In a long and rambling New Yorker piece comparing Joe Biden to John Kerry, writer Jeffrey Goldberg says,
Most national-security Democrats believe that the Party’s problems on the issue go deeper than marketing. They agree that the Party should be more open to the idea of military action, and even preëmption; and although they did not agree about the timing of the Iraq war and the manner in which Bush launched it, they believe that the stated rationale—Saddam’s brutality and his flouting of United Nations resolutions—was ideologically and morally sound. They say that the absence of weapons of mass destruction was more a failure of intelligence than a matter of outright deception by the Administration; and although they do not share the neoconservatives’ enthusiastic belief in the transformative power of military force, they accept the possibility that the invasion of Iraq might lead to the establishment of democratic institutions there.
The problem for these “national security Democrats” is, of course, that they can’t really say any of those things in public. If they did, they’d lose the MooreOn Left, as illustrated in the article by many extremely stupid quotes from Barbara Boxer, Ted Kennedy, and MoveOn yahoo Eli Pariser.
That’s the Democratic Party dilemma. The office holders who are intellectually honest enough to view the terrorist and Islamofascist threat with some degree of objectivity (or even those who’d just like to look tougher for political reasons) can’t break away from the blame-America Left, even rhetorically. They’d lose too many dollars and too many votes–just ask Joe Lieberman, who’s also quoted in the New Yorker piece.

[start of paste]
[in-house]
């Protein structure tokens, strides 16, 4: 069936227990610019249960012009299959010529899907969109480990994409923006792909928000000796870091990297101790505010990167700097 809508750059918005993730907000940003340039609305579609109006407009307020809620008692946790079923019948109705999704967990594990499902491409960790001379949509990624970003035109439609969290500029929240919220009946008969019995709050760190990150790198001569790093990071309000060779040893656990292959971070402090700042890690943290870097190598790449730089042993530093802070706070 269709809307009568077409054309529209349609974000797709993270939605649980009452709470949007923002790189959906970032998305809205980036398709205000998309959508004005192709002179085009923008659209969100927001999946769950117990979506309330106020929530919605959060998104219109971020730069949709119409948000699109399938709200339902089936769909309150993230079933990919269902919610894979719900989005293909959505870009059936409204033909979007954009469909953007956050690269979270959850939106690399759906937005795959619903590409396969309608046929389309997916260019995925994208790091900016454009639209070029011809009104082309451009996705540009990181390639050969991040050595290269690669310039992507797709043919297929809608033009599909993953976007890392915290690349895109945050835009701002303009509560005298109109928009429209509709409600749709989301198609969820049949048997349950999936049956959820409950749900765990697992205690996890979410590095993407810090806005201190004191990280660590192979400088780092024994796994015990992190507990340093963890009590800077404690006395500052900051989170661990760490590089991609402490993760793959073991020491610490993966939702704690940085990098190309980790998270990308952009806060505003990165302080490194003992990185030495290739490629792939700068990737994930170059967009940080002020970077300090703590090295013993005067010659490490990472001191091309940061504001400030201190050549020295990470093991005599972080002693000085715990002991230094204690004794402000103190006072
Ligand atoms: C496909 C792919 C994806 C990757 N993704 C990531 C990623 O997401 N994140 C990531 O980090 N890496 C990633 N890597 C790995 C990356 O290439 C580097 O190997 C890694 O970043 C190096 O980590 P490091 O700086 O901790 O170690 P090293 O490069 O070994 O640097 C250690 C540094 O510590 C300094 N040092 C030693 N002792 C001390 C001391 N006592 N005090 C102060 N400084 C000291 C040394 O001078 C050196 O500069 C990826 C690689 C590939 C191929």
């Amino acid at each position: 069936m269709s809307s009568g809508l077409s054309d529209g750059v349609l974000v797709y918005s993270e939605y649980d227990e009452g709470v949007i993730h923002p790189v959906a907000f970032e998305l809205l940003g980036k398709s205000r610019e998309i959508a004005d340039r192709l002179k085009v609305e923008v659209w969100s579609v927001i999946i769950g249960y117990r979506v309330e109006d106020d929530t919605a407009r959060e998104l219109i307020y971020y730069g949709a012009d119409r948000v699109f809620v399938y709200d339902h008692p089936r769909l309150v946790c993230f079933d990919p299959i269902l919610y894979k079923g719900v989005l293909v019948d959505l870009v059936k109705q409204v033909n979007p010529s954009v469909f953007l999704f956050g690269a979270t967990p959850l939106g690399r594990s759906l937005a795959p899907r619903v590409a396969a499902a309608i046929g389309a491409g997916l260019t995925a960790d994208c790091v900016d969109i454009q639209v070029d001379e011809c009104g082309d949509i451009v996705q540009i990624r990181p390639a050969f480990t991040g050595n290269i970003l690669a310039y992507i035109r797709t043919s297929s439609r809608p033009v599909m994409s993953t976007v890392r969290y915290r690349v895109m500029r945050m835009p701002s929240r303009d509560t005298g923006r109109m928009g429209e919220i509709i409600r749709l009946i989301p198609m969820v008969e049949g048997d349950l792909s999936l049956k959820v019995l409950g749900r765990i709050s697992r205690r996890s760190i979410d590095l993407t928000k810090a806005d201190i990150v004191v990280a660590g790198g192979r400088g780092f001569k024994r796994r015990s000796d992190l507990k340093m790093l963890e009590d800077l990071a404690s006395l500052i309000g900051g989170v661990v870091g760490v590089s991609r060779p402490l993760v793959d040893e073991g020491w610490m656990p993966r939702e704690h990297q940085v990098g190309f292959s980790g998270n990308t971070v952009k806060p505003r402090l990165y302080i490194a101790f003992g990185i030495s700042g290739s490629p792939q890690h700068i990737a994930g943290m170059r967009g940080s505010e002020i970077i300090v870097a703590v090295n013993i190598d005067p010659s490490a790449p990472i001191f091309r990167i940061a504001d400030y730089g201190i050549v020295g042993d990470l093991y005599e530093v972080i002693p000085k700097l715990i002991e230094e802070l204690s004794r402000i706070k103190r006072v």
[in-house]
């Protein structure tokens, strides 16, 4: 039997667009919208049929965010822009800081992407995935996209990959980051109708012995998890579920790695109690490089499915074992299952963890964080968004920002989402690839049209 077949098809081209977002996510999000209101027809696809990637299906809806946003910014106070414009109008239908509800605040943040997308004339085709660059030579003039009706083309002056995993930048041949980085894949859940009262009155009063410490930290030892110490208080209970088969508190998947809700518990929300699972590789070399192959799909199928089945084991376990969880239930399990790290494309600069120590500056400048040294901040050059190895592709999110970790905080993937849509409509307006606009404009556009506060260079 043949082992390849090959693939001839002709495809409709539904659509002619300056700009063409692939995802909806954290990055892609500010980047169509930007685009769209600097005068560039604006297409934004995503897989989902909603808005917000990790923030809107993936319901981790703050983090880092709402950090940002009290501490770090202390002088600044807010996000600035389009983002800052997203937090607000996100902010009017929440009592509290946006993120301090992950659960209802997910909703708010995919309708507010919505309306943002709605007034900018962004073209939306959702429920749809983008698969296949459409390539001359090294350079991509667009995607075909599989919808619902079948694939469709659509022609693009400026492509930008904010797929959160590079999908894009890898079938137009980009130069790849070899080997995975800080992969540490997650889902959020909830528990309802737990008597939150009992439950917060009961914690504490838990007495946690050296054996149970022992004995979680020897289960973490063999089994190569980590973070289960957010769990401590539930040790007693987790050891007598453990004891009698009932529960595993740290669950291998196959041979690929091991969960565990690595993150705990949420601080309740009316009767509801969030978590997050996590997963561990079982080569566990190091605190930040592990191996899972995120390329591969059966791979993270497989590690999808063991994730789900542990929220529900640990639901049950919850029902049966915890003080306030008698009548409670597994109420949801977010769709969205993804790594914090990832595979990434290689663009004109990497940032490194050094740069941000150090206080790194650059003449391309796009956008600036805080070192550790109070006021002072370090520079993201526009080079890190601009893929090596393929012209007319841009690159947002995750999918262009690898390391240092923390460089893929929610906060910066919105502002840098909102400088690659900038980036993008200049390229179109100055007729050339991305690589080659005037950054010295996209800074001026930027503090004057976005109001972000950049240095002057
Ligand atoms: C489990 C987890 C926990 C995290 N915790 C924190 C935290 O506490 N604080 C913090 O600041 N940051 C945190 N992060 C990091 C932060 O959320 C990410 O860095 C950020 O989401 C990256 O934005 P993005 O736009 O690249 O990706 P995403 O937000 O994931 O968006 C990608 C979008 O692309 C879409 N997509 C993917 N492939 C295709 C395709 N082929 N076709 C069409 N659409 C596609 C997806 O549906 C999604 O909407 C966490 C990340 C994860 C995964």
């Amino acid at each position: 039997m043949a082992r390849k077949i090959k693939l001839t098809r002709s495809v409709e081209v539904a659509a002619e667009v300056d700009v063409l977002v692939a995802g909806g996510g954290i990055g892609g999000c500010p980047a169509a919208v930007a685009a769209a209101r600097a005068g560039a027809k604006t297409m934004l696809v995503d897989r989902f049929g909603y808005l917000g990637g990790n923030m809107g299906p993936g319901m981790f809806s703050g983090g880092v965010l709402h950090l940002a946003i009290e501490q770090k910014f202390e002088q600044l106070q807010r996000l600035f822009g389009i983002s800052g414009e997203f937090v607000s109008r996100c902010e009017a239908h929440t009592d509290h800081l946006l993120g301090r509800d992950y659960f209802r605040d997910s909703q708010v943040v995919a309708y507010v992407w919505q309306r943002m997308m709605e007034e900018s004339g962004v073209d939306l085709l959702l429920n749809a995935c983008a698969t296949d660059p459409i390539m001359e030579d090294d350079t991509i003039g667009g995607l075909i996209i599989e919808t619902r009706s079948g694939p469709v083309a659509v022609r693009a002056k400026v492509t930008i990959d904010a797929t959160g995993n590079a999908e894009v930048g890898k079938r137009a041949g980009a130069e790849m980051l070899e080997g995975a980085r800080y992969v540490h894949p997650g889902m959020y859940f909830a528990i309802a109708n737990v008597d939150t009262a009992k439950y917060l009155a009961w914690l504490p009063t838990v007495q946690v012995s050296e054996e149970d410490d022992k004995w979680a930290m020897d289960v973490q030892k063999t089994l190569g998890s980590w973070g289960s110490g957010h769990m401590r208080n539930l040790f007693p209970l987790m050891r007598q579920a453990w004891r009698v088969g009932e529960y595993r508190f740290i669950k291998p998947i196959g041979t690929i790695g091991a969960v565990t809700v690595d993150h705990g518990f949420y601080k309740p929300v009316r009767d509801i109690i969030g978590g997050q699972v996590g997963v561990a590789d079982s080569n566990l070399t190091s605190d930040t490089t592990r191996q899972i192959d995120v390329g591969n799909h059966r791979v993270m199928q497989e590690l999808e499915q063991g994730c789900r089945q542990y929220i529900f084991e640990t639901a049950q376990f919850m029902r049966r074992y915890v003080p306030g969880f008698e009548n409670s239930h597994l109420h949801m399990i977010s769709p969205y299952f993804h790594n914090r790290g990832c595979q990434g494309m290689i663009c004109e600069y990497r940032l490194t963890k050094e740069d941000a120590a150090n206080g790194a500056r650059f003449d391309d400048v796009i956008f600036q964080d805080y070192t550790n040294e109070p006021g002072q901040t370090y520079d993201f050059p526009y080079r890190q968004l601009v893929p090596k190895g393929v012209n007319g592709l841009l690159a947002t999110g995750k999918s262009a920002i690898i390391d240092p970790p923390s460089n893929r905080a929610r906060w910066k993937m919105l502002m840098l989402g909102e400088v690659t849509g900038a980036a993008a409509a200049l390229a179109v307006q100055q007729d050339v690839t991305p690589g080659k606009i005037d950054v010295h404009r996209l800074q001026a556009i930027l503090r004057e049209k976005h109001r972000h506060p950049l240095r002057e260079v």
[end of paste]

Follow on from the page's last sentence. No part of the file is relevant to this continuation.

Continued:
I don’t know how (or if) they can get out of that particular Catch-22, but using recent history as a comparison, I’m guessing the Democrats may have to wait for a general and widely-accepted peace to prevail before they’re trusted with Presidential power again. That worked for Clinton in the wake of the Cold War (I doubt that he would have been elected had the Soviets still been around), but as in the case of that long conflict, it may be a very long time before there’s another national concensus regarding war and peace.